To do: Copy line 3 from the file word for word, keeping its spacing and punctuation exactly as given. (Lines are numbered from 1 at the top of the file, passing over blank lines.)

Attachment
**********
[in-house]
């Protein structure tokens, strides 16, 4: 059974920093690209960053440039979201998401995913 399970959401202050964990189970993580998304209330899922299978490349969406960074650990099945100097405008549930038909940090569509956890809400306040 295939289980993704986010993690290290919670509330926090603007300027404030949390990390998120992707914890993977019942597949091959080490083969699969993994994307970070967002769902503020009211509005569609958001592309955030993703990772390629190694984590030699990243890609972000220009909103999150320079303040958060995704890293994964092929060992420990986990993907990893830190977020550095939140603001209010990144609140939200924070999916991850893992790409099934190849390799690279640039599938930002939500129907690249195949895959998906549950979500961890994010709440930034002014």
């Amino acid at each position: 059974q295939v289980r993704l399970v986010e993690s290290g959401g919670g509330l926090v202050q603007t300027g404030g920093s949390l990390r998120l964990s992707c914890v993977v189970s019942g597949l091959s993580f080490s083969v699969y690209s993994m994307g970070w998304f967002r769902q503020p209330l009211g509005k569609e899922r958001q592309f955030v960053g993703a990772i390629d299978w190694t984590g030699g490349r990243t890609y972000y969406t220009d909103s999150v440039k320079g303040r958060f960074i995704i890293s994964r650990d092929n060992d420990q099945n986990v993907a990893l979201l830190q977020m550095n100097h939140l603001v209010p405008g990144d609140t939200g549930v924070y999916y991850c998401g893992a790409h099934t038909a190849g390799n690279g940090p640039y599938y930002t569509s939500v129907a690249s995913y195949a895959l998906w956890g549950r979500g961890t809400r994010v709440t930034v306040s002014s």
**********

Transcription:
């Amino acid at each position: 059974q295939v289980r993704l399970v986010e993690s290290g959401g919670g509330l926090v202050q603007t300027g404030g920093s949390l990390r998120l964990s992707c914890v993977v189970s019942g597949l091959s993580f080490s083969v699969y690209s993994m994307g970070w998304f967002r769902q503020p209330l009211g509005k569609e899922r958001q592309f955030v960053g993703a990772i390629d299978w190694t984590g030699g490349r990243t890609y972000y969406t220009d909103s999150v440039k320079g303040r958060f960074i995704i890293s994964r650990d092929n060992d420990q099945n986990v993907a990893l979201l830190q977020m550095n100097h939140l603001v209010p405008g990144d609140t939200g549930v924070y999916y991850c998401g893992a790409h099934t038909a190849g390799n690279g940090p640039y599938y930002t569509s939500v129907a690249s995913y195949a895959l998906w956890g549950r979500g961890t809400r994010v709440t930034v306040s002014s």